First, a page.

I love you boss ... BUT!!... - page 5

Please stop calling me in the middle of the day on my days off begging me to come in..... Its called a schedule for a reason. I am new and already overwhelmed just working my scheduled time. I... Read More

  1. by   trai1971
    Mandate means, in this context, being required to stay over because you have nobody to relieve you.
  2. by   anotherone
    Quote from trai1971
    Mandate means, in this context, being required to stay over because you have nobody to relieve you.
    In many cases, due to the employer's fault . NOT WEATHER OR CALL OUTS. but short staffing. Then told to suck it up or threatened with those "patient abadonment " claims.
  3. by   wooh
    Quote from Brekka
    the facility no longer hires PRN.
    Quote from anotherone
    In many cases, due to the employer's fault . NOT WEATHER OR CALL OUTS. but short staffing. Then told to suck it up or threatened with those "patient abadonment " claims.
    This is the problem. If it was an occasional thing, yes, most of us would "help out." But we're being treated like WE are the problem. Staffing should account for not just people on scheduled vacations (which right now, my unit won't even let us take off anything but pretty much Tuesdays and Wednesdays), but people that take a mandatory class, and yes, even call-ins. IT IS UNREALISTIC TO EXPECT NURSING STAFF TO NEVER GET SICK. We're around germs all day. We're working 16+ hours. Nurses will get sick, will call in, and yes, management should have a plan to staff accordingly even when we call in sick.

    How can they do that? HIRE MORE PEOPLE.

    PRN people. Enough people to cover the schedule when one person takes a vacation. Enough people to cover the schedule if one person calls in sick.

    Sure, multiple people calling in when two nurses are on maternity leave could be an issue that requires calling the regular staff to work extra hours. But one person calling in sick shouldn't be a staffing emergency. Covering for vacations when someone's on maternity leave can be handled way in advance, it shouldn't require mandating. Covering a maternity leave definitely shouldn't require mandating unless the person goes into labor at 30 weeks.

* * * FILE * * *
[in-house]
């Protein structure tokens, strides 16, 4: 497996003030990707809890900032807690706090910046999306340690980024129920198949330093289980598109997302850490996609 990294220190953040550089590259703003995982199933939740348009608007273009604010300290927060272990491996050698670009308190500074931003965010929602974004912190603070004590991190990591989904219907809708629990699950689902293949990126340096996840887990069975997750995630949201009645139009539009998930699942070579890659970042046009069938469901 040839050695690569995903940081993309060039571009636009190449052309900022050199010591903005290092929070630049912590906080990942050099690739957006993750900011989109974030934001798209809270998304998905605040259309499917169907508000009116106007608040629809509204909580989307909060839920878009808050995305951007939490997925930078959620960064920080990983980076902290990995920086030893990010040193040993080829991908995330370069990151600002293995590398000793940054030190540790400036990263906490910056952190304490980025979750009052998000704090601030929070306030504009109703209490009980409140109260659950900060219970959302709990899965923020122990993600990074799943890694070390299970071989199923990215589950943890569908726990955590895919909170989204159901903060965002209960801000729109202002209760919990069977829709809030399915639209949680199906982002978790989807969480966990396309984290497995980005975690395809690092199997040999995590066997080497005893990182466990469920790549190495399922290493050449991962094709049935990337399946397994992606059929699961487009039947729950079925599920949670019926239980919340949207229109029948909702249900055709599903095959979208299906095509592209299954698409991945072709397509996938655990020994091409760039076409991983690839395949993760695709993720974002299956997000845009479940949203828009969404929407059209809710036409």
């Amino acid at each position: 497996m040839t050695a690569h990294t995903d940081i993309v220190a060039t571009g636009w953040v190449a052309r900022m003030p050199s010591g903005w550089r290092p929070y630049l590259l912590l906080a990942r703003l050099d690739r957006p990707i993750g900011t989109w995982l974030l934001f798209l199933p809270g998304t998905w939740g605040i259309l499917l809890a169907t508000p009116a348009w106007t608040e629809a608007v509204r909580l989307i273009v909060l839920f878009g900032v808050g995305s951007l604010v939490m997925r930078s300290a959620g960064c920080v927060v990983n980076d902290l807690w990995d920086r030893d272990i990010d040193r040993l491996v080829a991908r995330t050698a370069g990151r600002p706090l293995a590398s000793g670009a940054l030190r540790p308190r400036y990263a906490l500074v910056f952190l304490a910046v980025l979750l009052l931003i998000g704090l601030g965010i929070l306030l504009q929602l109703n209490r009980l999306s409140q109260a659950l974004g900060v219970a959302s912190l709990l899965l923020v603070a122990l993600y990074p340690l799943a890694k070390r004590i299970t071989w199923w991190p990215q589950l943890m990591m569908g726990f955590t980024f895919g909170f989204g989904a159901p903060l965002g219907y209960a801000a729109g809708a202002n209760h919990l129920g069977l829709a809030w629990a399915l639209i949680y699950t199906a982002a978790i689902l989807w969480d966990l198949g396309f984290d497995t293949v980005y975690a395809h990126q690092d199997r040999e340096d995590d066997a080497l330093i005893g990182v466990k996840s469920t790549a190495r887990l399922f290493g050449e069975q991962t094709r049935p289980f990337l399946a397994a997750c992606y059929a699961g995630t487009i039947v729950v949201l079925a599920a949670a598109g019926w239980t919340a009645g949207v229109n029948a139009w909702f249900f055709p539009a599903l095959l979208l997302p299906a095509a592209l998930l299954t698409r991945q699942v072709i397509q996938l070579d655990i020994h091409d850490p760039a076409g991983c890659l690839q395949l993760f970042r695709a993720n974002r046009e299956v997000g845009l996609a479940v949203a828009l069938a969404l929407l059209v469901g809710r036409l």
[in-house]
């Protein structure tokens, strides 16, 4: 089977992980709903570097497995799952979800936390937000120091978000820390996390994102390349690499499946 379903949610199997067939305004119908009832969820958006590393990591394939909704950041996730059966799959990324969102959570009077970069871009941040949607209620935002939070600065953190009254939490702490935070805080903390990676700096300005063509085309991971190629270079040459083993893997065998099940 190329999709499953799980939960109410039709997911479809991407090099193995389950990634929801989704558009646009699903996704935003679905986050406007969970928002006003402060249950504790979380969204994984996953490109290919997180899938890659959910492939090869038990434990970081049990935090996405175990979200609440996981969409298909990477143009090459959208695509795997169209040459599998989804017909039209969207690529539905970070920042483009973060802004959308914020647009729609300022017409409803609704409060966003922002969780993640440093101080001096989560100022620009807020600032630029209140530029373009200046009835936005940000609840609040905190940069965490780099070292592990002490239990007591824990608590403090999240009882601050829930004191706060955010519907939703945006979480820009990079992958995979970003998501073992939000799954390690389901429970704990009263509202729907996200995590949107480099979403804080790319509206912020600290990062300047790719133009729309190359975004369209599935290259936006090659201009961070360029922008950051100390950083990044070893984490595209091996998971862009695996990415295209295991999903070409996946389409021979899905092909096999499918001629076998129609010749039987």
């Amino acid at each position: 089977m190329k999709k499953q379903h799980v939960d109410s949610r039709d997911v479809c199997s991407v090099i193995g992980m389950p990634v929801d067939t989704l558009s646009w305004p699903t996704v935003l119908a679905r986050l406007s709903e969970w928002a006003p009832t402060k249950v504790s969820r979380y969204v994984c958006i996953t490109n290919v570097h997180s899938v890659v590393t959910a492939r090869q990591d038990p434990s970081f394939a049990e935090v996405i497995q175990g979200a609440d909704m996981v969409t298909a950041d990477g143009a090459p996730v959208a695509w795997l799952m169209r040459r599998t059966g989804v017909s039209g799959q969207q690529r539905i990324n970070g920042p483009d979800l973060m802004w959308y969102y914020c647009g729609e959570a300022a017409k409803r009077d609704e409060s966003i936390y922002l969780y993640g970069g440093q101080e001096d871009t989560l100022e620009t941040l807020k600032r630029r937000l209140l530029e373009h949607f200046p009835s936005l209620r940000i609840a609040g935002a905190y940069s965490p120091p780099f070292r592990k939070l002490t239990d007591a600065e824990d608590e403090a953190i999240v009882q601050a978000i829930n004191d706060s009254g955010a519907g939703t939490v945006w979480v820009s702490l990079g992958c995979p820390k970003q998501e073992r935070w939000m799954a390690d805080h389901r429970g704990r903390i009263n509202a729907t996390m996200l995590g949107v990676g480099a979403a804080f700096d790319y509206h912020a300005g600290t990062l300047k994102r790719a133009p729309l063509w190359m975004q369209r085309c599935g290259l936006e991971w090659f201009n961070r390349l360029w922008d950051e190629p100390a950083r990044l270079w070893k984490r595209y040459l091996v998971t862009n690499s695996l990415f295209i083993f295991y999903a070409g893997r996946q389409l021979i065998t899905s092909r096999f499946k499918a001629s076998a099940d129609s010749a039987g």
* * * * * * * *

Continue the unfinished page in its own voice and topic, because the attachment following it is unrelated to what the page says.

Poor staffing is not the result of call-ins. Poor staffing is the result of poor planning on the part of the people doing schedules. My hospital has critical needs EVERY SINGLE WEEKEND long BEFORE anybody has called in. That is NOT the fault of staff nurses for daring to get sick and call in.
  4. by   hiddencatRN
    Quote from wooh

    This is the problem. If it was an occasional thing, yes, most of us would "help out." But we're being treated like WE are the problem. Staffing should account for not just people on scheduled vacations (which right now, my unit won't even let us take off anything but pretty much Tuesdays and Wednesdays), but people that take a mandatory class, and yes, even call-ins. IT IS UNREALISTIC TO EXPECT NURSING STAFF TO NEVER GET SICK. We're around germs all day. We're working 16+ hours. Nurses will get sick, will call in, and yes, management should have a plan to staff accordingly even when we call in sick.

    How can they do that? HIRE MORE PEOPLE.

    PRN people. Enough people to cover the schedule when one person takes a vacation. Enough people to cover the schedule if one person calls in sick.

    Sure, multiple people calling in when two nurses are on maternity leave could be an issue that requires calling the regular staff to work extra hours. But one person calling in sick shouldn't be a staffing emergency. Covering for vacations when someone's on maternity leave can be handled way in advance, it shouldn't require mandating. Covering a maternity leave definitely shouldn't require mandating unless the person goes into labor at 30 weeks.

    Poor staffing is not the result of call-ins. Poor staffing is the result of poor planning on the part of the people doing schedules. My hospital has critical needs EVERY SINGLE WEEKEND long BEFORE anybody has called in. That is NOT the fault of staff nurses for daring to get sick and call in.
    Exactly. It's one thing to have a staffing emergency once in a while but when it's all the time, it's not an emergency, it's a chronic understaffing issue. Hire some of these new grads! Work on turnover issues. Make staff feel like you at least appreciate them picking up OT.
  5. by   NyteshiftLVN
    On our station or unit, we started controlling the OT (mandate) to where we already knew who would cover our shift before we would even call in. If someone was short of hours, we would figure out who would call off to give that person hours. Or if someone was tired/couldn't make it/had family obligations, we would volunteer for their shift to cover. It worked out pretty good until they pulled people from another station who had their hours cut, and messed up our whole routine. Now, I don't answer my phone if work calls on my day off. I too feel that it is completely under appreciated.

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